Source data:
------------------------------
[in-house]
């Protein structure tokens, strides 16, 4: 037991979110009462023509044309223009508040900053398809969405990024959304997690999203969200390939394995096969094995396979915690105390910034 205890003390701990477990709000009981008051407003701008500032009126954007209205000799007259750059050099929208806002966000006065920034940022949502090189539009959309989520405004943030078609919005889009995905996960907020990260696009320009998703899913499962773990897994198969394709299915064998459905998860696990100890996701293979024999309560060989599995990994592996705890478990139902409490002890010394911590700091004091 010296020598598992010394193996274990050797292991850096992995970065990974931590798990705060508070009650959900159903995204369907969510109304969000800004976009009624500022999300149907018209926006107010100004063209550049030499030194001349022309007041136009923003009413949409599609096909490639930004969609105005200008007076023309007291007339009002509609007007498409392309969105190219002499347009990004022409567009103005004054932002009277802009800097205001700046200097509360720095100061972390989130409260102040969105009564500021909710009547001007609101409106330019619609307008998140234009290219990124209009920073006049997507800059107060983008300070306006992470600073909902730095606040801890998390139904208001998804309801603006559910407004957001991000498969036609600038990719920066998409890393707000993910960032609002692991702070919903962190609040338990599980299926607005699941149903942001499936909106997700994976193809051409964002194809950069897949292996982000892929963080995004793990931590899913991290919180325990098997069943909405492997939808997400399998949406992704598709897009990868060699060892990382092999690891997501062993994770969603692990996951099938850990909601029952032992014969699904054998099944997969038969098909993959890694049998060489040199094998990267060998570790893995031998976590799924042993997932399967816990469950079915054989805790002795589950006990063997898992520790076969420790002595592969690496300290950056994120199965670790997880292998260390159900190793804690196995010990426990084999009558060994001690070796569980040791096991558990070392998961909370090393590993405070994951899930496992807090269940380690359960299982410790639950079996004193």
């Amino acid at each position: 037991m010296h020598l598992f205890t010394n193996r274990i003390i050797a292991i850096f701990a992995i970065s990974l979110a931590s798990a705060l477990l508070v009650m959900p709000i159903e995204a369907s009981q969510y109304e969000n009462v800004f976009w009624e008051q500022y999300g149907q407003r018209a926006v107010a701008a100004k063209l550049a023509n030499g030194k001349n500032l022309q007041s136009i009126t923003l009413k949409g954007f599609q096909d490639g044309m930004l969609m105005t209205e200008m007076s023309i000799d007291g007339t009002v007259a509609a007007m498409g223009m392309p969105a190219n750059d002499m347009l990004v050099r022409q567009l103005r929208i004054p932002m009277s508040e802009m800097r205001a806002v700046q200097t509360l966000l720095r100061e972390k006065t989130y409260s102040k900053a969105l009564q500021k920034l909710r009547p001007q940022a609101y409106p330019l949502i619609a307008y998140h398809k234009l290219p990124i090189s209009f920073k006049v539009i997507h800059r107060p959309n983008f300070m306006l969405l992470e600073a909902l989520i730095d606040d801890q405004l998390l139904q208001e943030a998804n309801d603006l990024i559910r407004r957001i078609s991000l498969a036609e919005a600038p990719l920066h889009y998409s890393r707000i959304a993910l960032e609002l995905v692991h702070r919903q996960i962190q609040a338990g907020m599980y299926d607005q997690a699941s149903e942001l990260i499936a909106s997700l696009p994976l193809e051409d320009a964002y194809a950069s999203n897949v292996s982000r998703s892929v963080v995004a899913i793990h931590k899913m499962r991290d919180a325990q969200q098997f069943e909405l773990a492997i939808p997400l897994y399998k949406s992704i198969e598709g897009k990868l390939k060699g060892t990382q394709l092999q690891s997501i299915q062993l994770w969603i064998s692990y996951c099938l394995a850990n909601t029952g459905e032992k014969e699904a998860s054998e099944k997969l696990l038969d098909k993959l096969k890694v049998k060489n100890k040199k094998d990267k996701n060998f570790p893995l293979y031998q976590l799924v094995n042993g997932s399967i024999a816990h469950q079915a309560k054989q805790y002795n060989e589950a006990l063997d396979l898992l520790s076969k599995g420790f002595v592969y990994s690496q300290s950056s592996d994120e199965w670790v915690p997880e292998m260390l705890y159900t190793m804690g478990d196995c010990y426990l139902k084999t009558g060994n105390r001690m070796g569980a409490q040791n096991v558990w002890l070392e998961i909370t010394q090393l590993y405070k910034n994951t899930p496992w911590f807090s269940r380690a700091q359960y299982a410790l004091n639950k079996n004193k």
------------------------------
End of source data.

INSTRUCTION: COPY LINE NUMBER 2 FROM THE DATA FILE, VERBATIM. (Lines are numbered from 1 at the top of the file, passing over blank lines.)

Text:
């Protein structure tokens, strides 16, 4: 037991979110009462023509044309223009508040900053398809969405990024959304997690999203969200390939394995096969094995396979915690105390910034 205890003390701990477990709000009981008051407003701008500032009126954007209205000799007259750059050099929208806002966000006065920034940022949502090189539009959309989520405004943030078609919005889009995905996960907020990260696009320009998703899913499962773990897994198969394709299915064998459905998860696990100890996701293979024999309560060989599995990994592996705890478990139902409490002890010394911590700091004091 010296020598598992010394193996274990050797292991850096992995970065990974931590798990705060508070009650959900159903995204369907969510109304969000800004976009009624500022999300149907018209926006107010100004063209550049030499030194001349022309007041136009923003009413949409599609096909490639930004969609105005200008007076023309007291007339009002509609007007498409392309969105190219002499347009990004022409567009103005004054932002009277802009800097205001700046200097509360720095100061972390989130409260102040969105009564500021909710009547001007609101409106330019619609307008998140234009290219990124209009920073006049997507800059107060983008300070306006992470600073909902730095606040801890998390139904208001998804309801603006559910407004957001991000498969036609600038990719920066998409890393707000993910960032609002692991702070919903962190609040338990599980299926607005699941149903942001499936909106997700994976193809051409964002194809950069897949292996982000892929963080995004793990931590899913991290919180325990098997069943909405492997939808997400399998949406992704598709897009990868060699060892990382092999690891997501062993994770969603692990996951099938850990909601029952032992014969699904054998099944997969038969098909993959890694049998060489040199094998990267060998570790893995031998976590799924042993997932399967816990469950079915054989805790002795589950006990063997898992520790076969420790002595592969690496300290950056994120199965670790997880292998260390159900190793804690196995010990426990084999009558060994001690070796569980040791096991558990070392998961909370090393590993405070994951899930496992807090269940380690359960299982410790639950079996004193």